A $10.10 Minimum Wage Means A $16.1 Billion Boost For People Of Color
Among the many important reasons to raise the minimum wage to $10.10, the issue is a matter of racial justice. Take a look at the graphic below from the Center for American Progress outlining how much racial groups would benefit if we raise the wage to $10.10 per hour:
People of color are far more likely to work minimum wage jobs: they represent 42 percent of those earners even though they make up just 32 percent of the workforce. And people of color who earn minimum wage are far more likely to live in poverty than average. A 2013 study found that three and a half million people of color would be lifted out of poverty if Congress passes a law raising the minimum wage to $10.10 — out of the six million total. That is 60 percent.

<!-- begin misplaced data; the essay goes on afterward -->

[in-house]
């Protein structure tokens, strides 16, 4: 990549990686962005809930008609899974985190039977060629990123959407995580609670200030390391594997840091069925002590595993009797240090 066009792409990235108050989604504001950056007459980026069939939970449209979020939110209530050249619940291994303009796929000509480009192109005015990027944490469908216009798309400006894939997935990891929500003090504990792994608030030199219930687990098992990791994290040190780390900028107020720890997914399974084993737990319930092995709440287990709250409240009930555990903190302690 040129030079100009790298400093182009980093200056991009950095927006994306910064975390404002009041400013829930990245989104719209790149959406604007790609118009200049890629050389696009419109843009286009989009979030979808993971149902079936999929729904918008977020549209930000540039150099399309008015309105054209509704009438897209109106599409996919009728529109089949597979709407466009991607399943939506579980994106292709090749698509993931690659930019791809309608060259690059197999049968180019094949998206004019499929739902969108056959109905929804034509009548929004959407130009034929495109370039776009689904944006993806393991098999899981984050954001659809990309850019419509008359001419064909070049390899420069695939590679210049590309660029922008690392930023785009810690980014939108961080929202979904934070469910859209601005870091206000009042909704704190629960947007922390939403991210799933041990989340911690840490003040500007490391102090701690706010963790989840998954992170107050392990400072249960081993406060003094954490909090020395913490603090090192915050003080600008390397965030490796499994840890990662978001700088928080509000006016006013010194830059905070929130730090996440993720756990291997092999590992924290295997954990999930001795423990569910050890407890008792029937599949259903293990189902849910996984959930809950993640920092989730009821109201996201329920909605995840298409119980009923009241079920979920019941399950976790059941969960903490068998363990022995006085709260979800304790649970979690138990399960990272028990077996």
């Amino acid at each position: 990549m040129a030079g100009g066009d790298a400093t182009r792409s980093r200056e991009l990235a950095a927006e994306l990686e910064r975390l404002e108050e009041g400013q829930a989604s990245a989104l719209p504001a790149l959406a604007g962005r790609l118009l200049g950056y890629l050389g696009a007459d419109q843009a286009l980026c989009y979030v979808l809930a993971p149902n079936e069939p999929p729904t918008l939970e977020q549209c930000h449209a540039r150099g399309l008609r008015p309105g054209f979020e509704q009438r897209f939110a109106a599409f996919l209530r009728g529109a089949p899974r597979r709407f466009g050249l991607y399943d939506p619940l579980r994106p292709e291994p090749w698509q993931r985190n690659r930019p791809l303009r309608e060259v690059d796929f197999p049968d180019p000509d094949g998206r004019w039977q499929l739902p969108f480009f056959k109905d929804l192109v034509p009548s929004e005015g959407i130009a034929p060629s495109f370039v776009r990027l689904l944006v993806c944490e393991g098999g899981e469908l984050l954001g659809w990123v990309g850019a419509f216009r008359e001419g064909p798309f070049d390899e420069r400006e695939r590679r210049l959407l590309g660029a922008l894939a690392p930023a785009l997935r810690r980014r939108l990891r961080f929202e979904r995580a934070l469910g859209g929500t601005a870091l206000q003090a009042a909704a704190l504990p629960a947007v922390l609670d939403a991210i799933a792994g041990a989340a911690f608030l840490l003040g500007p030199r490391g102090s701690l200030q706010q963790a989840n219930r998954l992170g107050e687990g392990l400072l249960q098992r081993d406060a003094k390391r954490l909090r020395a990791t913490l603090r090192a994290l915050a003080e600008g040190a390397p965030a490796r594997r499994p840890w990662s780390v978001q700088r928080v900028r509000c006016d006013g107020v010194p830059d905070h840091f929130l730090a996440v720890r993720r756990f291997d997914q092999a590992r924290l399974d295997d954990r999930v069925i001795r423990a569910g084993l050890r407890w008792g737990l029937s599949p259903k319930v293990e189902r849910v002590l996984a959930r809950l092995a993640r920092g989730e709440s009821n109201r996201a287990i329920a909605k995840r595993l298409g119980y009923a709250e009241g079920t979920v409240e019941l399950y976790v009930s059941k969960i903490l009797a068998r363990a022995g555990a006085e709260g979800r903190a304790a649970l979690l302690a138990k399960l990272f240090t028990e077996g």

As we have mentioned before, raising the minimum wage has numerous positive economic effects for all Americans, like taking a step to reduce income inequality. It would also reduce government spending, providing an estimated savings from food stamps of $46 billion over ten years as fewer people with jobs need to rely on the program.
BOTTOM LINE: Low-wage jobs have dominated job growth since the end of the Great Recession, and these jobs are done disproportionately by people of color. New data shows yet another reason to raise the minimum wage to $10.10: it would provide a $16.1 billion boost to people of color and go a long way toward making sure that Americans working a full-time job don’t have to live in poverty.